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When a Good Job Turns Into a Bad Trap
March 2010

When you have what most people consider a “good” job, it is easy to feel obligated to stay where you are. After all, you have what most people want, right? It may be true that most people settle for a good job, but then there are some of us who aren’t satisfied with that. We require work that feeds our passion. Work that has meaning that extends beyond a paycheck. And we need work that lends itself to the lifestyle we want, instead of a job that forces us into survival mode: just hanging on, tolerating Monday through Friday and spending the weekend detoxifying emotionally and mentally.

For all of the other working moms and anyone else whose ambition is nudging them on to make the next best career move, here are a few thoughts on breaking free from the bad trap of a good job:

  • The first way to break free from the trap is to acknowledge that it is just not working. Regardless of how anyone else feels or what anyone else likes, the life you live can only be experienced by you. If you are listening to other people, more than likely folks who are afraid to take their own journey, you are selling your self short. Isn’t it time you stopped living someone else’s dream and started focusing on yours?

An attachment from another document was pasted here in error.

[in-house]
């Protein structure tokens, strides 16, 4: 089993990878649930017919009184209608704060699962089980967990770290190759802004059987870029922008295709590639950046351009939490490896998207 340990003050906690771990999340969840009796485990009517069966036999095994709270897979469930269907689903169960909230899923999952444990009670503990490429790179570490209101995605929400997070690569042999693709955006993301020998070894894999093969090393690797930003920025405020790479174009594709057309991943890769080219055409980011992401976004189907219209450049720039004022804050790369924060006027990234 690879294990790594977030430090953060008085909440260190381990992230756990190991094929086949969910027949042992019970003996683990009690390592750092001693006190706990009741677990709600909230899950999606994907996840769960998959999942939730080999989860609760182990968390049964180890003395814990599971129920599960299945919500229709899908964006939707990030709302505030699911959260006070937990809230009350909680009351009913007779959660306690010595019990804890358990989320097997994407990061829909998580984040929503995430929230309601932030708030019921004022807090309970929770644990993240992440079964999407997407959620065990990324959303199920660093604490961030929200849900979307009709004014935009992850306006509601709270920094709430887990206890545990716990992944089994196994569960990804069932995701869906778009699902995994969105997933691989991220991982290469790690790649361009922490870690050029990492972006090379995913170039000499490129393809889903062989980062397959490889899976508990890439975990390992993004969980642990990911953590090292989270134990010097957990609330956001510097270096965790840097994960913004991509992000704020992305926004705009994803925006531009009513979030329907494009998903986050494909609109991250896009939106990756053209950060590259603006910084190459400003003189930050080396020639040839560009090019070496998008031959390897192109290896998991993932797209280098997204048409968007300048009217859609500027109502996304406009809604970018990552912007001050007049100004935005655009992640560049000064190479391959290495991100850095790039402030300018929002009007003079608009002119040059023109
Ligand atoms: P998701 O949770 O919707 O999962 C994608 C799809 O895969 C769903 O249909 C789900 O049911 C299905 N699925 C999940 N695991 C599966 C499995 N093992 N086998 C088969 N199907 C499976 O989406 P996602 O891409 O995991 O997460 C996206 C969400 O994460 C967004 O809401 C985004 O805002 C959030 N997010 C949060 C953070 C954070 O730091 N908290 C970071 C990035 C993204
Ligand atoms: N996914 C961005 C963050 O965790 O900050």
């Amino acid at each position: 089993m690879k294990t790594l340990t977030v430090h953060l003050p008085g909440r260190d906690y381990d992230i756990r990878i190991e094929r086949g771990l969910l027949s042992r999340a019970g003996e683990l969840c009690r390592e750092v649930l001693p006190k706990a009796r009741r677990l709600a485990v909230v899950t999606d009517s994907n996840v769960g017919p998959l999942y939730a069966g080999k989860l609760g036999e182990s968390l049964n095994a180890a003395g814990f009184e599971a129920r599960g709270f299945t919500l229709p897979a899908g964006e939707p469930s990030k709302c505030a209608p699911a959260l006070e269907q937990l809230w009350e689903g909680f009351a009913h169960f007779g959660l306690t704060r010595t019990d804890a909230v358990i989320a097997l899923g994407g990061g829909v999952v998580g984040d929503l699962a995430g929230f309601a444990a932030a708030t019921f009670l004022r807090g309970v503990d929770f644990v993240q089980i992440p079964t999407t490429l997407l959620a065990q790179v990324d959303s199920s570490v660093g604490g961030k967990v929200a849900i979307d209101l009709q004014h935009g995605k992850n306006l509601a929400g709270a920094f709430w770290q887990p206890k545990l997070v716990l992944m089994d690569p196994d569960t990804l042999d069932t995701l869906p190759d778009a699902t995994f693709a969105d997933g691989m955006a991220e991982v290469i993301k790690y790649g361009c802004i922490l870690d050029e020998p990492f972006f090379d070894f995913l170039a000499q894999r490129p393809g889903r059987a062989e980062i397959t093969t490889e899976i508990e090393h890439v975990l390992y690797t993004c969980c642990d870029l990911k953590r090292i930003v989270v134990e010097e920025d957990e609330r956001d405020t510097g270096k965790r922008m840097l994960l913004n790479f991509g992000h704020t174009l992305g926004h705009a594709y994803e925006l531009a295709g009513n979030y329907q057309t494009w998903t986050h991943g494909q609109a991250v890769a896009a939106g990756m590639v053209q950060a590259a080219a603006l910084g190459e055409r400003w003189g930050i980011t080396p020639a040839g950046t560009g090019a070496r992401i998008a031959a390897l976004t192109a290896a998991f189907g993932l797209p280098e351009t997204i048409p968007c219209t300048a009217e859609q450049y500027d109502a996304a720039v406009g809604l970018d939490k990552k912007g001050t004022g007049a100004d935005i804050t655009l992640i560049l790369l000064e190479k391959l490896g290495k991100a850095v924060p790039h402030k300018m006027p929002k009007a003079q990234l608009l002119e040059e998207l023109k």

• Accept that a good job is something you do – not who you are. In most cases a good job requires that you compartmentalize, but in some cases it means becoming two different people. You have the 9-5 full-time job persona who is really just a shell of who you are. Then you have the after-work and weekend persona where you come alive. I’ve never been good at managing that kind of split. This isn’t about working all the time; it’s about being able to be 100% of you 100% of the time.
  • Realize that making good money does not equal having a great lifestyle. Good jobs, especially good jobs that pay well, keep us leashed to a life that is less than what we dream for ourselves. We tolerate assignments, conversations, and mediocrity on a full-time basis, and still expect to have enough life leftover for living. That’s tough. Money allows us to take care of ourselves and our family, but money alone won’t get us a lifestyle we need in order to feel fulfilled.

Getting out of the trap of a “good” job requires creating success on your own terms instead of settling. It’s living out the experience of finding work that meets the requirements of your financial needs and aligns with your purposed passion. The good news is that you can escape the bad trap. The greater news is that you are the key to your own freedom.


alumni@drexel.edu